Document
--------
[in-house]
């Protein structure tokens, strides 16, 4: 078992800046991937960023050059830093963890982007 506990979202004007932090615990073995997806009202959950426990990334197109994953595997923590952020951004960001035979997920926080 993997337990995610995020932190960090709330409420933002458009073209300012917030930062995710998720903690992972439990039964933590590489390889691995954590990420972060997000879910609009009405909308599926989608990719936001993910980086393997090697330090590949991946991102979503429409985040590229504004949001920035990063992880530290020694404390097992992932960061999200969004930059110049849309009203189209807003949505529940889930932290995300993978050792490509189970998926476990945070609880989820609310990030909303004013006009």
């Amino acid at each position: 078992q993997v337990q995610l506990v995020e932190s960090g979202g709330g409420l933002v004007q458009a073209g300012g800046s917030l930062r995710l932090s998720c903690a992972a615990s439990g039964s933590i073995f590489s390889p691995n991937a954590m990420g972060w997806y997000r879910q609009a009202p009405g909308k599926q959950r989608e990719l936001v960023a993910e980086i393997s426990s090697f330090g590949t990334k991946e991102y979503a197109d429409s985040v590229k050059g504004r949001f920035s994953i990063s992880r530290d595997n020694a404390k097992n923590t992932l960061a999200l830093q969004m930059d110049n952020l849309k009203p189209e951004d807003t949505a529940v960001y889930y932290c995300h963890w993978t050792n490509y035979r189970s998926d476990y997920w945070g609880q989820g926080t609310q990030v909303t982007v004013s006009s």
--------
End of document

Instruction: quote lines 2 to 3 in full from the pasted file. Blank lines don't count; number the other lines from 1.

């Protein structure tokens, strides 16, 4: 078992800046991937960023050059830093963890982007 506990979202004007932090615990073995997806009202959950426990990334197109994953595997923590952020951004960001035979997920926080 993997337990995610995020932190960090709330409420933002458009073209300012917030930062995710998720903690992972439990039964933590590489390889691995954590990420972060997000879910609009009405909308599926989608990719936001993910980086393997090697330090590949991946991102979503429409985040590229504004949001920035990063992880530290020694404390097992992932960061999200969004930059110049849309009203189209807003949505529940889930932290995300993978050792490509189970998926476990945070609880989820609310990030909303004013006009």
């Amino acid at each position: 078992q993997v337990q995610l506990v995020e932190s960090g979202g709330g409420l933002v004007q458009a073209g300012g800046s917030l930062r995710l932090s998720c903690a992972a615990s439990g039964s933590i073995f590489s390889p691995n991937a954590m990420g972060w997806y997000r879910q609009a009202p009405g909308k599926q959950r989608e990719l936001v960023a993910e980086i393997s426990s090697f330090g590949t990334k991946e991102y979503a197109d429409s985040v590229k050059g504004r949001f920035s994953i990063s992880r530290d595997n020694a404390k097992n923590t992932l960061a999200l830093q969004m930059d110049n952020l849309k009203p189209e951004d807003t949505a529940v960001y889930y932290c995300h963890w993978t050792n490509y035979r189970s998926d476990y997920w945070g609880q989820g926080t609310q990030v909303t982007v004013s006009s």